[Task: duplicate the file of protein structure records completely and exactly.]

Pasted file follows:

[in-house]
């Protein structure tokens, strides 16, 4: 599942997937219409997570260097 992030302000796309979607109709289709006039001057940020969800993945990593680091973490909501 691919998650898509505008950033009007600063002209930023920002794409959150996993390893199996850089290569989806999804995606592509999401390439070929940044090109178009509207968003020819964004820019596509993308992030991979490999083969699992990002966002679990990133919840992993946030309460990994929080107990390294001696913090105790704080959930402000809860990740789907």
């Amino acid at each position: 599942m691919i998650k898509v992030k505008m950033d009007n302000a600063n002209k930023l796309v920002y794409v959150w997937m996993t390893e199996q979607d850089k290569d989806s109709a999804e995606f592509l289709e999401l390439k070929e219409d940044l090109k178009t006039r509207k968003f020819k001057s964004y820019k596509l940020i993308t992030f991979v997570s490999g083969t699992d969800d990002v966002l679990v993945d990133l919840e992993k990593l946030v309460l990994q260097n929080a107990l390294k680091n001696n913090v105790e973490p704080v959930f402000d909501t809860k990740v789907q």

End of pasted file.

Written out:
[in-house]
């Protein structure tokens, strides 16, 4: 599942997937219409997570260097 992030302000796309979607109709289709006039001057940020969800993945990593680091973490909501 691919998650898509505008950033009007600063002209930023920002794409959150996993390893199996850089290569989806999804995606592509999401390439070929940044090109178009509207968003020819964004820019596509993308992030991979490999083969699992990002966002679990990133919840992993946030309460990994929080107990390294001696913090105790704080959930402000809860990740789907």
């Amino acid at each position: 599942m691919i998650k898509v992030k505008m950033d009007n302000a600063n002209k930023l796309v920002y794409v959150w997937m996993t390893e199996q979607d850089k290569d989806s109709a999804e995606f592509l289709e999401l390439k070929e219409d940044l090109k178009t006039r509207k968003f020819k001057s964004y820019k596509l940020i993308t992030f991979v997570s490999g083969t699992d969800d990002v966002l679990v993945d990133l919840e992993k990593l946030v309460l990994q260097n929080a107990l390294k680091n001696n913090v105790e973490p704080v959930f402000d909501t809860k990740v789907q």